• Peritonitis carcass condemnations had been increasing but there has been a reduction in Q1 2023. This is good news.


Provincial Slaughter Statistic Summary

  • The provincial condemnation data shows no significant changes in the causes of partial or whole carcass condemnations in Q1.


Swine herd health monitoring should include regular reviews of whole and partial condemnations (trims).   Understanding when and why condemnations are occurring can provide valuable herd health information.  Your veterinarian can assist you in interpreting these numbers as well as potential steps to reduce these losses.


CanSpotASF Surveillance Update

There were 24 African Swine Fever (ASF) tests in Q1 2023 as part of the CanSpotASF testing program our of 59 cases that were eligible for testing. The main reason that eligible cases were not tested is because fresh spleen tissue was not included in the sample submission. Even when it appears that there are no visible lesions suggestive of ASF, it is possible that there are microscopic lesions consistent with an ASF infection when tissues are examined under the microscope. It is therefore beneficial to include spleen in as many laboratory submissions as possible when field postmortems are carried out. Remember to “Make Spleen Routine!” so that our early detection program will be better able to limit the spread of ASF should it occur in Canada. More information is available on the OAHN website.


International Disease Topics Of Interest Summary

Dr. Al Scorgie reported on international and domestic swine topics.

Investigation Into Water Line Biofilm and its Possible Impact on Swine Health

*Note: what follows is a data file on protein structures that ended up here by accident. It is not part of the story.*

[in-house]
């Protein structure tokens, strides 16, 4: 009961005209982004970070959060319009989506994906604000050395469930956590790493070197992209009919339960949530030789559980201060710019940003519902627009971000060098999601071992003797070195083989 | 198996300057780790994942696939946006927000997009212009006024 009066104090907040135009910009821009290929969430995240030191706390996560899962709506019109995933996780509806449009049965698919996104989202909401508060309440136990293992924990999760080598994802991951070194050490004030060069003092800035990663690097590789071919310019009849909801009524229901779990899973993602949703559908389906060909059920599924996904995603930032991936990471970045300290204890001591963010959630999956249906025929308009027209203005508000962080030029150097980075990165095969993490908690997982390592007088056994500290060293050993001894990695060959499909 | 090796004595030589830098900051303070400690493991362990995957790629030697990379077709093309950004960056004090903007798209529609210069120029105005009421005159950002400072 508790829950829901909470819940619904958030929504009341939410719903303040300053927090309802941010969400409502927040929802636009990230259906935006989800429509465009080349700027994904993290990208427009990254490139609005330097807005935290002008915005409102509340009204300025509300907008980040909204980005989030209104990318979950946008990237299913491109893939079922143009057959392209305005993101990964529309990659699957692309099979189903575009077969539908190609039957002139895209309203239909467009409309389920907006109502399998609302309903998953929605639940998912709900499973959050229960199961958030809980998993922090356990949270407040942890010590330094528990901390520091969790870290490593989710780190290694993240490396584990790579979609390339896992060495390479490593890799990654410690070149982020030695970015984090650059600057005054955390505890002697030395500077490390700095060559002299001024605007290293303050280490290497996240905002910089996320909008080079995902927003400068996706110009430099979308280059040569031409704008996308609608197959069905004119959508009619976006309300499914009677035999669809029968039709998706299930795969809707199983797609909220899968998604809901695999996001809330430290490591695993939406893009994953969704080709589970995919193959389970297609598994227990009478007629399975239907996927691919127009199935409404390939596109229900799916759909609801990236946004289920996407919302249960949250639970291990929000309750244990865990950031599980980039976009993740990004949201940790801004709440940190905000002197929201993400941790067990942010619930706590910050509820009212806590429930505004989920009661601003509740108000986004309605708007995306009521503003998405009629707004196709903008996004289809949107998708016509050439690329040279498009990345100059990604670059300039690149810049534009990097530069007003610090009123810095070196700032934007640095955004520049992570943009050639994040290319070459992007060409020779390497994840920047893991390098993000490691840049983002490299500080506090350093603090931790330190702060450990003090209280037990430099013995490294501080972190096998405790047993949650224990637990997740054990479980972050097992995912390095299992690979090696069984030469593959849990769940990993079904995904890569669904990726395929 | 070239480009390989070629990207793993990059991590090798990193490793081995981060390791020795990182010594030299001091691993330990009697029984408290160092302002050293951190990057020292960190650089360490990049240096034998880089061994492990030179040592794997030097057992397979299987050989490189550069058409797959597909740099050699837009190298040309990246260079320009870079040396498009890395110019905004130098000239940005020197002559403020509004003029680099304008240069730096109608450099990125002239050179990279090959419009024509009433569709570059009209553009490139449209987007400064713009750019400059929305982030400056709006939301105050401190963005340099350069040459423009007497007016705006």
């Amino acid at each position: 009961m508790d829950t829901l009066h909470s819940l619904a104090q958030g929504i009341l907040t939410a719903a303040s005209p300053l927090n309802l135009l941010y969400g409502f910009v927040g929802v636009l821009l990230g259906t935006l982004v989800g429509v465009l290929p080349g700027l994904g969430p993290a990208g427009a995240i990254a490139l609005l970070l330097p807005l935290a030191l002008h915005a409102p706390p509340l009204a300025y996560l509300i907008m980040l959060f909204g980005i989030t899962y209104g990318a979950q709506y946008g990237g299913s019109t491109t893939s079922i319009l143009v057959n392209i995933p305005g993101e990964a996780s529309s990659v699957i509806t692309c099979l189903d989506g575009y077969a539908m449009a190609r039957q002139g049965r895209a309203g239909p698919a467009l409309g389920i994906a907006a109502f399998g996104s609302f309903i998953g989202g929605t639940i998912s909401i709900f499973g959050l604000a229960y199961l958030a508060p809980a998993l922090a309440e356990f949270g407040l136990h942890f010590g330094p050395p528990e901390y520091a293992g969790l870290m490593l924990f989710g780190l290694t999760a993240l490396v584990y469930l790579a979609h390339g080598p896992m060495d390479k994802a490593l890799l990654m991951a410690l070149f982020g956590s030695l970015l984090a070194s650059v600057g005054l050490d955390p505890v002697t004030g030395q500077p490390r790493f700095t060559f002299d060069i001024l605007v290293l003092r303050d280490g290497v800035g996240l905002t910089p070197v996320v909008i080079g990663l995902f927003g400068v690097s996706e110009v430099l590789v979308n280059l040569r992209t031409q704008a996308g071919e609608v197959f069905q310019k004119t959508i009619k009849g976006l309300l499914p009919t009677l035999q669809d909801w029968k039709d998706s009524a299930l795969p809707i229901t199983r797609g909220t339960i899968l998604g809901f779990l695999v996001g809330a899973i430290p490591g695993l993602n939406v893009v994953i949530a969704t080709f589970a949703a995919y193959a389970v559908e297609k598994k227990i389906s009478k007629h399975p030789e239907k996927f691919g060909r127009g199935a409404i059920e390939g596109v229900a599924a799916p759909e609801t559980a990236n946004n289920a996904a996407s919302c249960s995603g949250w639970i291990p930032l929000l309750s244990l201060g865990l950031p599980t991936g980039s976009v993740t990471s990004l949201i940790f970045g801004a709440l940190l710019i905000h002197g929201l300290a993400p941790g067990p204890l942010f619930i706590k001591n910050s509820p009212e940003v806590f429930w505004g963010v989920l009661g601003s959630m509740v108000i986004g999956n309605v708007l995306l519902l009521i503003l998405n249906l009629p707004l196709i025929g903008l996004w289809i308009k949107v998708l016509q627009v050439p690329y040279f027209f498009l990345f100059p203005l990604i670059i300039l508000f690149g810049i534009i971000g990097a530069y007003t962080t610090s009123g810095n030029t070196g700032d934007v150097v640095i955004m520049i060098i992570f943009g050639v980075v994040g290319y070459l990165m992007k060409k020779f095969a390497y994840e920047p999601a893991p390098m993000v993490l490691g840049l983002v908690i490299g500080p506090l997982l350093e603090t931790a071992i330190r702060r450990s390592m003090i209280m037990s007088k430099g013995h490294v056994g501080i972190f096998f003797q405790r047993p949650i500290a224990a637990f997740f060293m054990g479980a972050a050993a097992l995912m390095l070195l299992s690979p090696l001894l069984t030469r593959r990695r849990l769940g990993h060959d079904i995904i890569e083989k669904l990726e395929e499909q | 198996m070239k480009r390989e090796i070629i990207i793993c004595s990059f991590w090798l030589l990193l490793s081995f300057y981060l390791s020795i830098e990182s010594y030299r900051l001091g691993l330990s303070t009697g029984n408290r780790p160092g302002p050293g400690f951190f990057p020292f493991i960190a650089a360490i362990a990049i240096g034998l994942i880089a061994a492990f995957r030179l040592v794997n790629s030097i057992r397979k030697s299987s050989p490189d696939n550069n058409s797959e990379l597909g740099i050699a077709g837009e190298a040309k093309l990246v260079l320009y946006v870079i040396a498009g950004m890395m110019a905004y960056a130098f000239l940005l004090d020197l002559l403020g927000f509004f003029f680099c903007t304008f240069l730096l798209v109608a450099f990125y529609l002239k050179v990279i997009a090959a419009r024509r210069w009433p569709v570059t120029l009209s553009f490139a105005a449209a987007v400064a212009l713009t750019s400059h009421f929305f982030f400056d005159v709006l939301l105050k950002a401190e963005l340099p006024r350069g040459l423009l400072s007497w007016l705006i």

Iowa State University did a study on the biofilm of water lines. A 3 inch section of water lines from a large swine operation in Iowa were submitted to the diagnostic lab. They tested the biofilm to determine what organisms were living inside the water line.  The lab found that 47% of the biofilm organisms were from the Enterobacteriaceae family.  In addition there were antimicrobial resistance genes for multiple drug classes found in these bacteria living in the water lines. From the findings of this study, the Iowa State University Diagnostic Laboratory made several recommendations:

  • Do not consider that your groundwater is always a protected source.
  • Consider testing the water annually for water quality, trace minerals and coliforms.
  • Flush dead end from the ends of water lines frequently to remove debris.
  • Prepare fresh medicated stock solutions daily and discard any residual medicated water after 48 hrs.
  • Cover stock solutions to prevent contamination.
  • Flush water medicators after use with water.

Further work on biofilm composition, water line disinfection and possible transmission of swine pathogens through groundwater is being done. (Swine Disease Reporting System February 06th 2023)

Missouri Gene Therapy Bill Voted Down

The Missouri House Committee on Emerging Issues voted 10 to 4 against bill HB1169. Bill HB1169 would have required a label on beef or pork that listed all the vaccines the cattle or pigs had received over their lifetime as well as whether there had been exposure to GMO corn or soybeans. The vaccine labelling requirement was targeted at mRNA vaccines.  One reason mRNA vaccines may have been targeted is the misunderstanding about mRNA Covid vaccines likely due to the many unproven allegations about the safety of mRNA vaccines in humans. Besides the cost of listing all the vaccines on the beef or pork label, there was concern about cattle and pigs being able to move from state to state. Similar legislation has been introduced in Arizona and Tennessee. Hopefully sanity will continue to prevail. (Progressive Farmer 2023/04/210)

How can you Participate in OAHN?

Look for the 2022 Q4 veterinary clinical impression survey that will come out the second of January via an email through the OASV listserv.

The survey takes less than 10 mins time to complete!

Report 35